Why is there a lot of research and commercial interest in microgrids right now? Mitchell Lennard explains.
The term ‘microgrid’ covers a large range of energy system architectures. Researchers with a background in utility-scale electrical engineering tend to refer to any system smaller than, for example, the Victorian state grid, as a microgrid. At the other end of the scale, many designers see remote area power systems (RAPS) as the best representation.
The Microgrids at Berkeley project, one of the centres of excellence in this area of research (building-microgrid.lbl.gov), uses the following definition.
“Microgrids are electricity distribution systems containing loads and distributed energy resources (such as distributed generators, storage devices or controllable loads) that can be operated in a controlled, coordinated way either while connected to the main power network or while islanded (disconnected from the grid).”
This definition covers a wide range of system capacities and technologies. It certainly covers the sorts of systems that ATA members have been perfecting over several decades. It could even cover power systems in ships and aircraft.
The main reason there is growing interest in microgrids is that many of the generating technologies referred to as renewable (think PV, small wind, small hydro, solar thermal, wave) are all suited to and in some cases best used in microgrid or distributed energy system configurations.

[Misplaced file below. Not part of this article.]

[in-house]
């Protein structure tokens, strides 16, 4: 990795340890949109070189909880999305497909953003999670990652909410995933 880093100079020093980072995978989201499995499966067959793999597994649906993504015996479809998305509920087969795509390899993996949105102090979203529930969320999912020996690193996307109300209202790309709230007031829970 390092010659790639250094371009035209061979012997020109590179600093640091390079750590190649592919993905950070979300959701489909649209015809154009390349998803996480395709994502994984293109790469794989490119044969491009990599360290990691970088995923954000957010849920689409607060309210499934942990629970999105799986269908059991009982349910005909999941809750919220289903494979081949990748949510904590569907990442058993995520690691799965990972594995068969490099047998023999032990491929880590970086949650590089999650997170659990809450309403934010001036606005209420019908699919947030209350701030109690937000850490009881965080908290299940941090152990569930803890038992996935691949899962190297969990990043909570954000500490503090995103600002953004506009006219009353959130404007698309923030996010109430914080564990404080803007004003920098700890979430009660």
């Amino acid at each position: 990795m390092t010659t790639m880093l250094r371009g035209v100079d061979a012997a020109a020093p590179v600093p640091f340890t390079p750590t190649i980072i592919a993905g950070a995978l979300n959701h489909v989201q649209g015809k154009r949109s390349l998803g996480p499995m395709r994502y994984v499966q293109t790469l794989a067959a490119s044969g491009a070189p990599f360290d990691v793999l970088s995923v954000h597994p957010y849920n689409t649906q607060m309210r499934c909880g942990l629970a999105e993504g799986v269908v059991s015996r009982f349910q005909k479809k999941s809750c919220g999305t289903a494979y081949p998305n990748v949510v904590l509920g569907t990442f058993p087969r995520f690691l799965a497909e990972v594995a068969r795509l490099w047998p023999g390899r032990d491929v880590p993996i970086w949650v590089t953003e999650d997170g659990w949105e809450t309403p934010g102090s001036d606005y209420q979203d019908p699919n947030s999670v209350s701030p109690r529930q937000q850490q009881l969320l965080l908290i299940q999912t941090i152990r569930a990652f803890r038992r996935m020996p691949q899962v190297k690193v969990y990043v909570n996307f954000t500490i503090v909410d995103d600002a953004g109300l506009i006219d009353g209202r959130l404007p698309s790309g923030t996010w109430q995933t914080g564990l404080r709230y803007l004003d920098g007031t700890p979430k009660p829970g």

The 2009 CSIRO report A Value Proposition for Distributed Energy in Australia concluded that: “In general, distributed generation appears to be an effective early action greenhouse gas mitigation option for Australia when it is considered within a portfolio of other mitigation options…but before distributed energy achieves wide-scale uptake, technology and market development needs to be focused on reducing costs and improving reliability.”
This notion that distributed energy systems and microgrids are a quick way to get greenhouse advantageous renewable generation into the energy mix is the main driver for most microgrid development work presently underway.
While it is possible to categorise microgrids in a range of different ways (have a look at the Berkeley site for one such set of definitions) the main projects running around the world can be seen as falling into two broad categories: campus-scale and remote-area microgrids.Read the full article in ReNew 128
This entry was posted on Monday, August 18th, 2014 at 3:37 pm